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‘Being Hear’ Explores Sounds of Nature vs Sound Pollution

‘Being Hear’ Explores Sounds of Nature vs Sound Pollution

How aware are you of sound pollution? Maybe we need to return to the pure sound of nature in order to reset our noise meters. Acoustic ecologist Gordon Hempton will guide us in Being Hear



“There are vanishingly few places left on land untouched by human-made sounds, and those quiet areas are shrinking every year. No one knows this better than the US sound recordist and acoustic ecologist Gordon Hempton, an Emmy award-winner who specializes in capturing the sounds of nature. At once a profile, a guided meditation and a call to action, Being Hear follows Hempton as he records sounds on Washington State’s Olympic Peninsula – a National Park that contains the continental United States’ only rainforest.” ~ Aeon

FULL FILM: Preventing the All-Consuming Sound Pollution of Modern Life Starts with Listening to Nature | Aeon


Sounds of Nature

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About The Author

JoAnn Chateau

JoAnn Chateau likes progressive politics and loves the canines. She writes fiction about an alpha Bichon named Chester, and his friends--with a dash of humor and a dab of poli-sci. JoAnn worked professionally in the Psychology and Information Science fields. Retired now, she enjoys the creative life.

9 Comments

  1. ashiftinconsciousness

    Great post.

    I think about noise pollution quite often due to living in two very different areas – NYC and Long Island. Though Long Island is very crowded and noisy, there are still places of “relative” quiet in the small patches of woods. I can listen to birds and watch small animals foraging for food. It helps with balance. In NYC it’s difficult to stand in one spot and not get bumped into and the noise level is so high my very cheap phone isn’t loud enough to hear over it.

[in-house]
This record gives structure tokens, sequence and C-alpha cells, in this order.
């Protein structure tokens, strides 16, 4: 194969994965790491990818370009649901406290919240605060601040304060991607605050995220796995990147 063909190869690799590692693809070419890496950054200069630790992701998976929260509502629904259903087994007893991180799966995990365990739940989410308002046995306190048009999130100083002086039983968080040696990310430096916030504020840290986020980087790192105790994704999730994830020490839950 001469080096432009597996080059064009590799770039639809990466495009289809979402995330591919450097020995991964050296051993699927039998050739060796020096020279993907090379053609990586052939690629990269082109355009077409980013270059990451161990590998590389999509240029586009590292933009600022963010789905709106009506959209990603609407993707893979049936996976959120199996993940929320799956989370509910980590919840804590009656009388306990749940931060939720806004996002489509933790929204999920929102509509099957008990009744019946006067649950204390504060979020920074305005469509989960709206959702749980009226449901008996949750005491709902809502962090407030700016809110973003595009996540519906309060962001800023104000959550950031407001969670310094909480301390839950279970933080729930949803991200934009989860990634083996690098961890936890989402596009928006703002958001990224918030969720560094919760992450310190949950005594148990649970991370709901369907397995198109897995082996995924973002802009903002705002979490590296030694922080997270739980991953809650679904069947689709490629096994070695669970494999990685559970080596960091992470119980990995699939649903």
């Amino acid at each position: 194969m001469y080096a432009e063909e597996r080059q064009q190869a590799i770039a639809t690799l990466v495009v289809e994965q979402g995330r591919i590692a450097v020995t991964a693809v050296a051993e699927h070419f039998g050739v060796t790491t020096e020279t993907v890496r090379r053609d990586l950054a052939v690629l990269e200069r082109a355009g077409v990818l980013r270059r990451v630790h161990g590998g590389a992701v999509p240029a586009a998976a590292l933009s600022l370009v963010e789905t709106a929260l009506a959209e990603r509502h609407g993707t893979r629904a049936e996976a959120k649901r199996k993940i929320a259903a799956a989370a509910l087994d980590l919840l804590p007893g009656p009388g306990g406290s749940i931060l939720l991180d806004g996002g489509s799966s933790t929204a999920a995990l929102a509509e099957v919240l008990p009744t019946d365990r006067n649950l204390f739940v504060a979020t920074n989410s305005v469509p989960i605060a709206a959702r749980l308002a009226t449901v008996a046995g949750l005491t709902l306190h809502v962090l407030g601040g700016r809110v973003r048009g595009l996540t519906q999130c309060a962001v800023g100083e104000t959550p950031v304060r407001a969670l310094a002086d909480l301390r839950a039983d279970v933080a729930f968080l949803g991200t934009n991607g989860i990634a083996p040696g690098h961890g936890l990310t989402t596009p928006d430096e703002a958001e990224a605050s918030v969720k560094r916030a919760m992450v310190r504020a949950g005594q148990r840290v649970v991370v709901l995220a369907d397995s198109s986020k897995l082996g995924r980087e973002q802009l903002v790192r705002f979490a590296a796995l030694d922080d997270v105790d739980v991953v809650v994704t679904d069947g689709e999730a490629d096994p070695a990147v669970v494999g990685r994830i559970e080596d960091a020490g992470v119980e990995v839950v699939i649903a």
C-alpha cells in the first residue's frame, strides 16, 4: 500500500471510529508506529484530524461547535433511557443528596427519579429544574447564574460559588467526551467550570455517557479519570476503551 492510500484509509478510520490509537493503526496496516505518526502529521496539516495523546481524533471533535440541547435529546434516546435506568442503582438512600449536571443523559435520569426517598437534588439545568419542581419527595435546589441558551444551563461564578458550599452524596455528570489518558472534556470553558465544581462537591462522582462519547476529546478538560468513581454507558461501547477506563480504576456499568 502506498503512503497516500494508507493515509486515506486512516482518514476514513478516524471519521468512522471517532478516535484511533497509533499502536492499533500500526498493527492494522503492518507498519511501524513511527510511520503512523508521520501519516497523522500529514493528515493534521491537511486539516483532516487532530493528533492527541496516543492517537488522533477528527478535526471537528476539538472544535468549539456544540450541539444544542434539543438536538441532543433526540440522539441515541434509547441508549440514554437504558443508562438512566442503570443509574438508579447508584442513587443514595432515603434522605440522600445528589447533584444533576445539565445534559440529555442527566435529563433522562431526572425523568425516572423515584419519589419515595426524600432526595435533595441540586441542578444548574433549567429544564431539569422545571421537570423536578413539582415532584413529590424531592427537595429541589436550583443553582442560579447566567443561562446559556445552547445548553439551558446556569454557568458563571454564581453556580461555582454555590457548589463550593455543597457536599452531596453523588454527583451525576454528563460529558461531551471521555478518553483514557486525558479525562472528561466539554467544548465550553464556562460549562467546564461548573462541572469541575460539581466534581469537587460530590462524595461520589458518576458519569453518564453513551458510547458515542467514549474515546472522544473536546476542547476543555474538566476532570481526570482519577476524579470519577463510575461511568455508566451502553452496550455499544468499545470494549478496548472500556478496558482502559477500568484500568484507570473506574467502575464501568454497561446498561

Thanks. This sounds like a great film.

    Reply
    • JoAnn Chateau

      I love the sound of wind in the trees and waves lapping on a beach — and don’t appreciate a radio or traffic noise in the background. But the quiet places are being more rare.

      Reply
      • ashiftinconsciousness

        About 25 years ago I lived in an apartment on the south shore of Long Island that was on the water. In Summer I kept the bedroom window open and woke every morning to waves hitting the bulkhead that was part of the apartment complex property. It was a beautiful way to start the day. I would also walk around the neighborhood after dinner most nights. The neighborhood was a beach with a rock jetty for ferries to travel to a barrier island and a couple of restaurants that served food outside with nice views of a large bay, the barrier island and the Atlantic Ocean. I miss it. 😀

      • JoAnn Chateau

        Sounds really nice – like a small town or village on the sea. Nature sure adds atmosphere and richness to life.

  2. GarryRogers

    Many wild animals are fearful of the sounds we make.

    Reply
    • JoAnn Chateau

      Yes, something to respect when in the wild. Even city humans, who think they’re blocking it out, are stressed by noise pollution.

      Reply
  3. Rosaliene Bacchus

    Thanks for sharing, JoAnn. “Will we or will we not fall back in love with Planet Earth?” That is the question.

    Reply
    • JoAnn Chateau

      Nature has a spiritual component that touches everyone. How can any of us live without its beauty, much less the necessary resources that it provides?

      Reply

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